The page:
The Senate will cut their four-week congressional break short to give more time for the deliberations of the 2021 national budget bill and the Corporate Recovery and Tax Incentives for Enterprises Act (CREATE) bill.
In an online interview with Senate Majority Leader Juan Miguel Zubiri, chair of the Committee on Rules — the panel in charge of the legislative calendar, he said the lawmakers are 90 percent sure that they will resume on 9 November instead of 16 November.
“We have plans to open session early. We might open on 9 November rather than 16 November. We want to start work early to pass the budget bill sooner than later,” he said.
Both Houses of Congress are scheduled to take their congressional break starting 17 October.
To comply with the Constitution, Zubiri said the Senate has to inform the House of Representatives of their plan to convene one week early than the scheduled resumption of sessions.
“We will inform the House of Representatives that we will start our sessions early. If they agree, we will suspend today until 9 November,” he said.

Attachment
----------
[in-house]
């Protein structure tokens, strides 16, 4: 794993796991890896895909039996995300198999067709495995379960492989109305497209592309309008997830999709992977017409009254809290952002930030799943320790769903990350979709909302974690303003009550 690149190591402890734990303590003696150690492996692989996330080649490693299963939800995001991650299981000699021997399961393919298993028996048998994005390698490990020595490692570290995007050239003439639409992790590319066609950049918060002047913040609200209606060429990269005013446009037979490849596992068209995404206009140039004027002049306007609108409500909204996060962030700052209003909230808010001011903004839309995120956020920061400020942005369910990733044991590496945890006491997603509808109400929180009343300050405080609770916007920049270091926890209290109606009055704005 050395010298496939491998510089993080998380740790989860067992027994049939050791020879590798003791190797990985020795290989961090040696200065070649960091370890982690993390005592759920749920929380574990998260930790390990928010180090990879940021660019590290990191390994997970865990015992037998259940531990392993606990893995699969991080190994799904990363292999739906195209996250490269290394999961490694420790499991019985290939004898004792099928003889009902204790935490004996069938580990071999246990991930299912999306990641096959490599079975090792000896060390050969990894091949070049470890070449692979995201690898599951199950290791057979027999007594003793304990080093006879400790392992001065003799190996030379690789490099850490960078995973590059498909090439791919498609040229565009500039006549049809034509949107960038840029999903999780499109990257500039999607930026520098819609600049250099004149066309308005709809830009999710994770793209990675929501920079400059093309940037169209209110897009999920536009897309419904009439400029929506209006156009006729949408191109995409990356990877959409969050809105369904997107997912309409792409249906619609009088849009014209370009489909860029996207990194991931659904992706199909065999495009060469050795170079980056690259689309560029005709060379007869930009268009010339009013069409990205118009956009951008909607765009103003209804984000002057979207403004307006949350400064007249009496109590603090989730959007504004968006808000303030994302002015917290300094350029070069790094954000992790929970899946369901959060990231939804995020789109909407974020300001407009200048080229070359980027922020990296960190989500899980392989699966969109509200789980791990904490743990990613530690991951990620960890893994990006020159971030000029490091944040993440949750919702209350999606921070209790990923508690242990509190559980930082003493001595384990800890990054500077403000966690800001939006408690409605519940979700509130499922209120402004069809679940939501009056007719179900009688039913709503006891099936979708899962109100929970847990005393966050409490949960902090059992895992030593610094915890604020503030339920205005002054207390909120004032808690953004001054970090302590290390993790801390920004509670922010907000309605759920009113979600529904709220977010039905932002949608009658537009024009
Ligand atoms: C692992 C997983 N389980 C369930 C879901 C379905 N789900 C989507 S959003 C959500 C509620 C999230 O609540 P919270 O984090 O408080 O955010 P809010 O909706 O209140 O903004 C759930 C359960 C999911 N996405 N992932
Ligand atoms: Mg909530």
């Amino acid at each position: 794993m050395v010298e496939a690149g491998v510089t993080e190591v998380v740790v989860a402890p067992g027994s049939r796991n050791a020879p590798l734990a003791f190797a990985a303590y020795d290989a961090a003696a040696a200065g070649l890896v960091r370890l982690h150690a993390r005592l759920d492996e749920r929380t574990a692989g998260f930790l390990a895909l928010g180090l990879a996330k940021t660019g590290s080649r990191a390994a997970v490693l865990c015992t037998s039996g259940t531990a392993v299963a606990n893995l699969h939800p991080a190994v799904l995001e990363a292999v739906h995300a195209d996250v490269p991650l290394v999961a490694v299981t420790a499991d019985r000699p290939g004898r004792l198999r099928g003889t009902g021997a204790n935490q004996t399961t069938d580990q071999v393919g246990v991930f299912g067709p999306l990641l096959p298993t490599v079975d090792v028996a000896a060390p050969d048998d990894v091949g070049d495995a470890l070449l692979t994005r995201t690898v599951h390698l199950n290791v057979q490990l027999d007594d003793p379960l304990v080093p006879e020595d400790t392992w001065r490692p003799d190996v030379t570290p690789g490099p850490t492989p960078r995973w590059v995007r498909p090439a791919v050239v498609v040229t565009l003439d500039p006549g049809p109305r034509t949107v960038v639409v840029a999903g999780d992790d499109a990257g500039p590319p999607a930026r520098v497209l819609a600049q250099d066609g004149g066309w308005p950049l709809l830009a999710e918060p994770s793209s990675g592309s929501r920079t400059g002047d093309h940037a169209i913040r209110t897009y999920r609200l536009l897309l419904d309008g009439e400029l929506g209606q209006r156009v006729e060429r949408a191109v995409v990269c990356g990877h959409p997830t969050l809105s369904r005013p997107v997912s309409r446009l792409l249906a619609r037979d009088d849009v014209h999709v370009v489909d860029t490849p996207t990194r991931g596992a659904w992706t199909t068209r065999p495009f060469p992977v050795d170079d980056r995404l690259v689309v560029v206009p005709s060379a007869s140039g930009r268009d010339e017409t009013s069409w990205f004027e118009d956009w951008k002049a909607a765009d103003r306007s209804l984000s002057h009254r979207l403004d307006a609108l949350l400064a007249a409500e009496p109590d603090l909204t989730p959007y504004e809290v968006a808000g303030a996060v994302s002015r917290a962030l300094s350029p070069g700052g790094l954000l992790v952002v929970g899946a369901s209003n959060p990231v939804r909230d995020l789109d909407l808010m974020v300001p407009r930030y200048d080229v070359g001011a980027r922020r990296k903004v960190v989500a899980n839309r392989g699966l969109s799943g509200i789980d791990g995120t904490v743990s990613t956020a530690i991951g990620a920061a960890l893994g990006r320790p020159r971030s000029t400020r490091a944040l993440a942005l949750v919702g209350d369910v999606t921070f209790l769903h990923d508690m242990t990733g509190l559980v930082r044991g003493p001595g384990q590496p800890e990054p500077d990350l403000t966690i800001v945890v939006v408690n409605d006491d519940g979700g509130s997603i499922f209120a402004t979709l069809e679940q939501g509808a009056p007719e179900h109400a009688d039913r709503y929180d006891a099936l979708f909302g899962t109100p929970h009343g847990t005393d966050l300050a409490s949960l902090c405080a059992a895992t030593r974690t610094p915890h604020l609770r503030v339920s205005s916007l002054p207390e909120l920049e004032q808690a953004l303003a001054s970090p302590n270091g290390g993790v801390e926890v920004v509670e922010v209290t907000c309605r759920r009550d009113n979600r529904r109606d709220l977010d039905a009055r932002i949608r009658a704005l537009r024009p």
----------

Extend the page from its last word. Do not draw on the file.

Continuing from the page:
Zubiri added that it is possible to start the plenary deliberations upon their resumption as Senate Finance Committee chairperson Sonny Angara wanted to avoid “cramming” in the General Appropriations Bill deliberations.
The Senate Finance Subcommittees will hold budget briefings during the break, Zubiri said.
Aside from the budget measure, Zubiri said they will resume sessions early due to the detailed deliberation of the CREATE bill — another measure certified as urgent by Malacañang.
The senators are currently introducing page-by-page amendments to the tax measure.
An hour is being consumed for each page of the bill, Zubiri noted as they spent five hours on Wednesday afternoon for the first sections of the 57-page bill.
“We’ll try our best to finish it tonight but the way it went last night…we might take it up on 9 November,” he added.
CREATE bill seeks to cut the Corporate Income Tax from the current 30 percent to 25 percent. This will allow businesses and enterprises to revive their anticipated losses during the COVID-19 pandemic.